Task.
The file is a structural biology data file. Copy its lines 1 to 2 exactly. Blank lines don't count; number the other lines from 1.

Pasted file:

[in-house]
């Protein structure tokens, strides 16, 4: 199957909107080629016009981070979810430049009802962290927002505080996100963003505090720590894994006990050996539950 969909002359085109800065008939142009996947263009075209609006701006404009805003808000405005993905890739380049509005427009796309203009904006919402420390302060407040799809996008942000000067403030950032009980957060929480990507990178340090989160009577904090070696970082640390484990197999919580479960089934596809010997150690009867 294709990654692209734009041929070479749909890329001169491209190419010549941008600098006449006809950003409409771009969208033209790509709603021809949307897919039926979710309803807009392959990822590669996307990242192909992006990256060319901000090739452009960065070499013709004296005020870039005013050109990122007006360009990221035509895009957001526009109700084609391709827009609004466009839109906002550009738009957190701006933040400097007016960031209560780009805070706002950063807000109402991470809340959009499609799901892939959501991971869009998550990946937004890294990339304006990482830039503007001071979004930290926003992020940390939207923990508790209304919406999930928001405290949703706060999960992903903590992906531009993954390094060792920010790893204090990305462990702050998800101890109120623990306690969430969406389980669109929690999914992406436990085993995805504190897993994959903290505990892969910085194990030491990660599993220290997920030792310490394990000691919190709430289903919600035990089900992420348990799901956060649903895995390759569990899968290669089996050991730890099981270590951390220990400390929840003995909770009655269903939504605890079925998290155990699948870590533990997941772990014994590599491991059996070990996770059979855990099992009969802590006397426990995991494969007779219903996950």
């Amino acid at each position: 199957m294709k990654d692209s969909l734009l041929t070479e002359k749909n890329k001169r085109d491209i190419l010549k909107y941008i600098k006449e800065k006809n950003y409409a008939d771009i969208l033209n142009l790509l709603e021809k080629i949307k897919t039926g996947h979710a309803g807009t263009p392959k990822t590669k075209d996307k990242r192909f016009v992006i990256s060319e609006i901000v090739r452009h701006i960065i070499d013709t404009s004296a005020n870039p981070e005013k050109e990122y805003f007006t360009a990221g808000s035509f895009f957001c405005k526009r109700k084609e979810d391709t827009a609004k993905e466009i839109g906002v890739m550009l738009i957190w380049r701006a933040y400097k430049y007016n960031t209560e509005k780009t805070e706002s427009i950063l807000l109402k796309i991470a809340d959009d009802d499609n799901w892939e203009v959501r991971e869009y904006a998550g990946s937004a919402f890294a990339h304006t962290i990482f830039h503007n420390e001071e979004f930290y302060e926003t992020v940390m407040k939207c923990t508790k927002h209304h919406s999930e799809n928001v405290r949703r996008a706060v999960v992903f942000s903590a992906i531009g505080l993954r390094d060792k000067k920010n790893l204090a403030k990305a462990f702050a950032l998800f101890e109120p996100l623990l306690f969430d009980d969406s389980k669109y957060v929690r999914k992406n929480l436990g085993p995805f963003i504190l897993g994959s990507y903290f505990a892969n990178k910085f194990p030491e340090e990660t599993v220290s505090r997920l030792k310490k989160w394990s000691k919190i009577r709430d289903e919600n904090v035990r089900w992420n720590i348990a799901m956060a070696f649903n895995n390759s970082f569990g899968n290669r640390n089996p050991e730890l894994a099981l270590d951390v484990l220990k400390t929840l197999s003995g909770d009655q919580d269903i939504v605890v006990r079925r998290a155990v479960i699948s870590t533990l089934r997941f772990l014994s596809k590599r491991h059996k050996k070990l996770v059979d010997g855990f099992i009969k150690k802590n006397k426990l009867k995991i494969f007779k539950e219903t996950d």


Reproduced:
[in-house]
């Protein structure tokens, strides 16, 4: 199957909107080629016009981070979810430049009802962290927002505080996100963003505090720590894994006990050996539950 969909002359085109800065008939142009996947263009075209609006701006404009805003808000405005993905890739380049509005427009796309203009904006919402420390302060407040799809996008942000000067403030950032009980957060929480990507990178340090989160009577904090070696970082640390484990197999919580479960089934596809010997150690009867 294709990654692209734009041929070479749909890329001169491209190419010549941008600098006449006809950003409409771009969208033209790509709603021809949307897919039926979710309803807009392959990822590669996307990242192909992006990256060319901000090739452009960065070499013709004296005020870039005013050109990122007006360009990221035509895009957001526009109700084609391709827009609004466009839109906002550009738009957190701006933040400097007016960031209560780009805070706002950063807000109402991470809340959009499609799901892939959501991971869009998550990946937004890294990339304006990482830039503007001071979004930290926003992020940390939207923990508790209304919406999930928001405290949703706060999960992903903590992906531009993954390094060792920010790893204090990305462990702050998800101890109120623990306690969430969406389980669109929690999914992406436990085993995805504190897993994959903290505990892969910085194990030491990660599993220290997920030792310490394990000691919190709430289903919600035990089900992420348990799901956060649903895995390759569990899968290669089996050991730890099981270590951390220990400390929840003995909770009655269903939504605890079925998290155990699948870590533990997941772990014994590599491991059996070990996770059979855990099992009969802590006397426990995991494969007779219903996950």